division of labor is shown as typical in marriage. Employed women are shown in traditionally
female occupations as subordinates to men with little status or power. Women in media are more
passive than men and media ignores or distorts womens movement (Rezwan-Ul-Alam, Women
and children in Bangladesh media, class note 29th November, 2014).

Portrayal of Children in Media:

Children must get the best possible start in life. Their survival, protection, growth and
development in good health and with proper nutrition is the essential foundation of human
development. Like adults they also differ in the access they have to different forms of media,
such as books and magazines, radio, television, computers, Internet, music-players and mobile
phones. However, children are generally under-represented in news media (Kunkel & Smith:
1999), where child victimization stories appear to be the notable exception (Pritchard & Hughes:
1997) argued that these stories are typically appraised as high in newsworthiness because crimes
against children (who often represent purity and innocence) are rare, morally abhorred, and
constitute high deviance. In addition, news stories with child victims typically have human
interest elements and are likely to elicit viewers emotions (Chermak:1995).
Coverage of missing children cases may be disproportional based on race and gender. Also
media outlets dont maintain a proper protocol and legal instruction regarding the broadcast of
information about any individuals. Children been victimized of class and racism. For example is
America , The U.S. Department of Justice estimates that there were approximately 800,000
missing children in the nation reported to police or missing childrens agencies in 2002 alone
(Sedlak, Finkelhor, Hammer, & Schultz, 2002). Demographic profiles of those missing children
show that 51% of them were boys, and 47% were racial minorities. Although around one half of
the missing children were boys and racial minorities. However it appears that mainstream
television news mostly covers cases of White missing children which creates a concern of
social justice.

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Quality and quantity of children based program are very few in numbers. Building a children
concern media centers can build a strong platform for the children to learn moral and social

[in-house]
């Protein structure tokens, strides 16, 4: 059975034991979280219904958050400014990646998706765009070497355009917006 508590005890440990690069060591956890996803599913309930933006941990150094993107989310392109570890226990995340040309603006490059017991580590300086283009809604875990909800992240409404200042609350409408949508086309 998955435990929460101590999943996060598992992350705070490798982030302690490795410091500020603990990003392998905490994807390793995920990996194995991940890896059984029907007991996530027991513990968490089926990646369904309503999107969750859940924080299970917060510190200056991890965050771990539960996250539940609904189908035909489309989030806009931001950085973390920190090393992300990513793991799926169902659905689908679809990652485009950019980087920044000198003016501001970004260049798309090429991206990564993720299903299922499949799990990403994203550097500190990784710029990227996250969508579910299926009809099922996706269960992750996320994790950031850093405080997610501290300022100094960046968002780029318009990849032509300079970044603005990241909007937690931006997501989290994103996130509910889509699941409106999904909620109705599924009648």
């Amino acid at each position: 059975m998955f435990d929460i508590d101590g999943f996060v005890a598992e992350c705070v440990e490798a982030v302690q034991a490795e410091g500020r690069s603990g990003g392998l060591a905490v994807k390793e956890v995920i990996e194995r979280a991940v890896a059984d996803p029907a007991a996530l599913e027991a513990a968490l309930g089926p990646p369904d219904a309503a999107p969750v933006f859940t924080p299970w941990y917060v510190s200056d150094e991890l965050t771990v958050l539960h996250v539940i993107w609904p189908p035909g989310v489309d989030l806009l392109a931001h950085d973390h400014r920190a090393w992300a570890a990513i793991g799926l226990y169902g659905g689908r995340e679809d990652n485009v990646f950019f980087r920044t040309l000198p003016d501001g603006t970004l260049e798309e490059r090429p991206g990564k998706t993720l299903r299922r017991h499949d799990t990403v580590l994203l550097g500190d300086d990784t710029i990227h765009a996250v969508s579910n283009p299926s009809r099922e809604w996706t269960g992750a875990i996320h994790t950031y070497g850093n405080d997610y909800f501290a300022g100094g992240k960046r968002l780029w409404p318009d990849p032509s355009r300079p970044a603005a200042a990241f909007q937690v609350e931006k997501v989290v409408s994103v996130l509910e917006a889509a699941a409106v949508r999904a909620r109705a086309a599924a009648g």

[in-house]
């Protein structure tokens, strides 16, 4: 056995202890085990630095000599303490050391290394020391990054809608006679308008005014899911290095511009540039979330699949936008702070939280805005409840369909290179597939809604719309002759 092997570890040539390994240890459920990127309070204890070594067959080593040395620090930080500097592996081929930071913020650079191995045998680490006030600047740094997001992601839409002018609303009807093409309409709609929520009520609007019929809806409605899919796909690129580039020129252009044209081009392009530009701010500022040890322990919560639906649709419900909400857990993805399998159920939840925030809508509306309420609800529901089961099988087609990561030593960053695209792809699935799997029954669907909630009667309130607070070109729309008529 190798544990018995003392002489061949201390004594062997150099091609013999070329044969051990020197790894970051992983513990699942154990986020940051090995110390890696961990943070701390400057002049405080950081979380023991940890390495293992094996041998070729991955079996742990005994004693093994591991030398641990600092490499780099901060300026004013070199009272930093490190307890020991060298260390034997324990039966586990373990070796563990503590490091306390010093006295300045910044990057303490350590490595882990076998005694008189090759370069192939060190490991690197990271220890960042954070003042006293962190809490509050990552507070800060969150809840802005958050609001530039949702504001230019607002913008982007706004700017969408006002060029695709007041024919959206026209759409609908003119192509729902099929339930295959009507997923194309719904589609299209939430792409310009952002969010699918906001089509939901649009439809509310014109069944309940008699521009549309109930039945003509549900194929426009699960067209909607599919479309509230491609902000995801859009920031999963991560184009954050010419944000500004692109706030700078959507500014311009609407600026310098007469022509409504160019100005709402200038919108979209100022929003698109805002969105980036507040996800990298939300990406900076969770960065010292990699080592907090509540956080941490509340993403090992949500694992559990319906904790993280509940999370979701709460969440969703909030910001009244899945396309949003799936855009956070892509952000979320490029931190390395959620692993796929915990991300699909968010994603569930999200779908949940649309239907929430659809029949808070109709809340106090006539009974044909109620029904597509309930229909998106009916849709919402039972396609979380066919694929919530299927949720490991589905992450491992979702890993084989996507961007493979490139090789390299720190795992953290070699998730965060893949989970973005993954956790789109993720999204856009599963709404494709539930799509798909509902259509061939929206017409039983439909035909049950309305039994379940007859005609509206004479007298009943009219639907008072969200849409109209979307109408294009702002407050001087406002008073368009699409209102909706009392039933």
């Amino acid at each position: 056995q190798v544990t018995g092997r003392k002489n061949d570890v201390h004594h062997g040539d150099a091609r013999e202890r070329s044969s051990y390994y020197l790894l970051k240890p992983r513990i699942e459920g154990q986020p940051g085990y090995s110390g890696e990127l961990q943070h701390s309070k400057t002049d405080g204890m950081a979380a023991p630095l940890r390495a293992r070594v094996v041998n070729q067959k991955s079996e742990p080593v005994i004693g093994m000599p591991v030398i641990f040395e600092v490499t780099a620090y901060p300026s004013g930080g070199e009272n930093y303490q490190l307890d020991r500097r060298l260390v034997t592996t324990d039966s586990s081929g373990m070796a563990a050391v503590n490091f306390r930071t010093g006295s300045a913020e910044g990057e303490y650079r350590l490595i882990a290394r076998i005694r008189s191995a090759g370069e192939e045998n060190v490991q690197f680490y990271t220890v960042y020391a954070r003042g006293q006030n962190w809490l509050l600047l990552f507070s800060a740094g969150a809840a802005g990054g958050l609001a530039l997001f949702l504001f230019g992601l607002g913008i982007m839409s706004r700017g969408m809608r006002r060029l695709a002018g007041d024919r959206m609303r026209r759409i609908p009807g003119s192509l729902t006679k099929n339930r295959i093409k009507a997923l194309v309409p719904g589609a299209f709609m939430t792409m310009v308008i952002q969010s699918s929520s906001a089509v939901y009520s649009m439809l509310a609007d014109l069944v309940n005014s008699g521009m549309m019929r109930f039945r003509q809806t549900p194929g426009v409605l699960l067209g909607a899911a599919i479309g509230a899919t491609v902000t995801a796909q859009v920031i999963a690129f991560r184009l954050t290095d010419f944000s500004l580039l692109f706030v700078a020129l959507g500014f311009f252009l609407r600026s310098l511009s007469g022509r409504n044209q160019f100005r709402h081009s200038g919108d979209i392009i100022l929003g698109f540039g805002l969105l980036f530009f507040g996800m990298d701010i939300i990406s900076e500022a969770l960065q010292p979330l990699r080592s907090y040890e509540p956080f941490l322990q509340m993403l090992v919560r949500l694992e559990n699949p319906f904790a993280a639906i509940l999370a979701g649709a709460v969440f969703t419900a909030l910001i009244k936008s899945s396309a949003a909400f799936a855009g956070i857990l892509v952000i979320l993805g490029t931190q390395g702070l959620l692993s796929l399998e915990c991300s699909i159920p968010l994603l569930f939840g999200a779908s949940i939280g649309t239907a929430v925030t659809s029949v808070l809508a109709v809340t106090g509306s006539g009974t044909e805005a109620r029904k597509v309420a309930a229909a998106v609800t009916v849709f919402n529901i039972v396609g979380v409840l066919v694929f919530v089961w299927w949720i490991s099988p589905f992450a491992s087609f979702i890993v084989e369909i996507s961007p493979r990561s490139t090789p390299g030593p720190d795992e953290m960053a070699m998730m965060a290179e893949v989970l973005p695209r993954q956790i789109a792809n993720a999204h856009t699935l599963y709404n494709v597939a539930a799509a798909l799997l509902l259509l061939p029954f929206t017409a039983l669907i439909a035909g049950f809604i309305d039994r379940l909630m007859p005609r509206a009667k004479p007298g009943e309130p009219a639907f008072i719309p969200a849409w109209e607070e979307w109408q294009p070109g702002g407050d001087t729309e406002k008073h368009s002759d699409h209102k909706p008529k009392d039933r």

ethics which will be highly revenue earning outlet. As a matter of disappointment in Bangladesh
both investors and media policy makers are concerned about this fact. In 2010 UNICEF study
finds that the media allotted very little space and time to children. During the three months
surveyed, the newspapers analyzed here published 2644 child-related stories, and the TV
bulletins aired 127 child-related items. This amounts to only three percent or less of total news
coverage by these outlets. Furthermore, the little coverage that did focus on children was
deficient in many ways. (Rezwan-Ul-Alam, Women and children in Bangladesh media, class
note 29th November, 2014).
Identifying experts who combine technical knowledge with creativity and experience in proper
use women and childrens media production can be a good solution for this under-representation.
The product of this effort will be communicating with both woman and children and combing
knowledge from the fields of child development and media studies with insights from media
production maintaining proper valuation of human being as citizen of the country to provide
simple information on developmental norms at different stages of a life.

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IWMF (2012). Global Report on the Status of Women in the News Media [online].
[Access: Dec 8, 2014].

Lichter, S. R., Lichter, L. S., & Rothman, S. (1986, September/October) from LUCY to
Lacey: TVs dream girls. Public Opinion, p.16-19.

Chermak, S. M. (1995). Victims in the news: Crime and the American news media. Boulder,

Mills.K (1988). A place in the news: From the womens pages to the front page. New York:
Dodd, Mead

O'Connor, J.J.(1989, June 6). What are commeciaLs selling to children? New York Times, p.28.

Davis, D. M. (1990). Portrayals of women in prune-tune network television: Some demographic

characteristics. Sex Roles, p.23, 32.

Craft, C. (1988). Too old, too ugly, and not deferential to men: An anchor woman's courageous
baffle against sex discrimination. Rockland, CA: prima.

Pritchard, D., & Hughes, K. D. (1997). Patterns of deviance in crime news. Journal of
Communication, p.47, 4967

Progotir Pathey 2009, MICS Volume I: Technical Report, UNICEF, p.14.

Barbara K, Dafna Lemish, (Nov, 2011) Unite for children 20111, UNICEF.

Sedlak, A., Finkelhor, D., Hammer, H., & Schultz, D. (2002). National estimates of
missingchildren: An overview. National incidence studies of missing, abducted, runaway, and
Communication Research Reports 215.

Kunkel, D., & Smith, S. (1999). The news medias picture of children in the United States. Inc.
von Feilitzen & U. Carlsson (Eds.), Children and media: Image, education, participation, p.79

Kristof, Wudunn( 2010), Subramanian, 2012, p.5.

Ahmed, H.S. (2011). Bangladesh - Media Marketing of Beauty & Female Stereotypes [online].

[Access: Dec 8, 2014].